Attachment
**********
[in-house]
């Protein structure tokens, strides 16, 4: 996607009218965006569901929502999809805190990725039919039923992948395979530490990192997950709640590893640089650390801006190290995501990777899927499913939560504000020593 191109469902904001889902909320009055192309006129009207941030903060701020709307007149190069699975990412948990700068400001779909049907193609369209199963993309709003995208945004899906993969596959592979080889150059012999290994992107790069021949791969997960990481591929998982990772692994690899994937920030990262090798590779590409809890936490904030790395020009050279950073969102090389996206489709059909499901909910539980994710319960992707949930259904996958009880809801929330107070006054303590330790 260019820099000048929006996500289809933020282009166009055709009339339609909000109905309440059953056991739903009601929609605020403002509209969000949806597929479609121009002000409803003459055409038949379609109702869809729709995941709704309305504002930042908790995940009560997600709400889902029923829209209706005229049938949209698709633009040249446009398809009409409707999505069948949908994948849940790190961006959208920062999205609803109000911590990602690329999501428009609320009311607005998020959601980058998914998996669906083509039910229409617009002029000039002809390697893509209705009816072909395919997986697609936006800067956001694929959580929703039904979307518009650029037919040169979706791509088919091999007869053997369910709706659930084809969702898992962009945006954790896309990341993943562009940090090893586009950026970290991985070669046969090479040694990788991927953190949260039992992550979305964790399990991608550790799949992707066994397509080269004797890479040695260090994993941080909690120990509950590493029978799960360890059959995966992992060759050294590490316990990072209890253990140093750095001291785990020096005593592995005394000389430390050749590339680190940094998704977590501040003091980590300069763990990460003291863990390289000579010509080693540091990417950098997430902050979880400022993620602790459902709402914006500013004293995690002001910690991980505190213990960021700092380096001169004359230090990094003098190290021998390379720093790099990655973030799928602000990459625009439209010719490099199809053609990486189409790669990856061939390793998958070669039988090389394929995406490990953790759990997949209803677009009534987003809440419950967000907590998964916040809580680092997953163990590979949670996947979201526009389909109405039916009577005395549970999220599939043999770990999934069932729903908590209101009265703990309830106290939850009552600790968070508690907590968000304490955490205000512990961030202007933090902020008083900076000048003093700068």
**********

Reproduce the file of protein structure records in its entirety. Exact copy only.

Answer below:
[in-house]
């Protein structure tokens, strides 16, 4: 996607009218965006569901929502999809805190990725039919039923992948395979530490990192997950709640590893640089650390801006190290995501990777899927499913939560504000020593 191109469902904001889902909320009055192309006129009207941030903060701020709307007149190069699975990412948990700068400001779909049907193609369209199963993309709003995208945004899906993969596959592979080889150059012999290994992107790069021949791969997960990481591929998982990772692994690899994937920030990262090798590779590409809890936490904030790395020009050279950073969102090389996206489709059909499901909910539980994710319960992707949930259904996958009880809801929330107070006054303590330790 260019820099000048929006996500289809933020282009166009055709009339339609909000109905309440059953056991739903009601929609605020403002509209969000949806597929479609121009002000409803003459055409038949379609109702869809729709995941709704309305504002930042908790995940009560997600709400889902029923829209209706005229049938949209698709633009040249446009398809009409409707999505069948949908994948849940790190961006959208920062999205609803109000911590990602690329999501428009609320009311607005998020959601980058998914998996669906083509039910229409617009002029000039002809390697893509209705009816072909395919997986697609936006800067956001694929959580929703039904979307518009650029037919040169979706791509088919091999007869053997369910709706659930084809969702898992962009945006954790896309990341993943562009940090090893586009950026970290991985070669046969090479040694990788991927953190949260039992992550979305964790399990991608550790799949992707066994397509080269004797890479040695260090994993941080909690120990509950590493029978799960360890059959995966992992060759050294590490316990990072209890253990140093750095001291785990020096005593592995005394000389430390050749590339680190940094998704977590501040003091980590300069763990990460003291863990390289000579010509080693540091990417950098997430902050979880400022993620602790459902709402914006500013004293995690002001910690991980505190213990960021700092380096001169004359230090990094003098190290021998390379720093790099990655973030799928602000990459625009439209010719490099199809053609990486189409790669990856061939390793998958070669039988090389394929995406490990953790759990997949209803677009009534987003809440419950967000907590998964916040809580680092997953163990590979949670996947979201526009389909109405039916009577005395549970999220599939043999770990999934069932729903908590209101009265703990309830106290939850009552600790968070508690907590968000304490955490205000512990961030202007933090902020008083900076000048003093700068």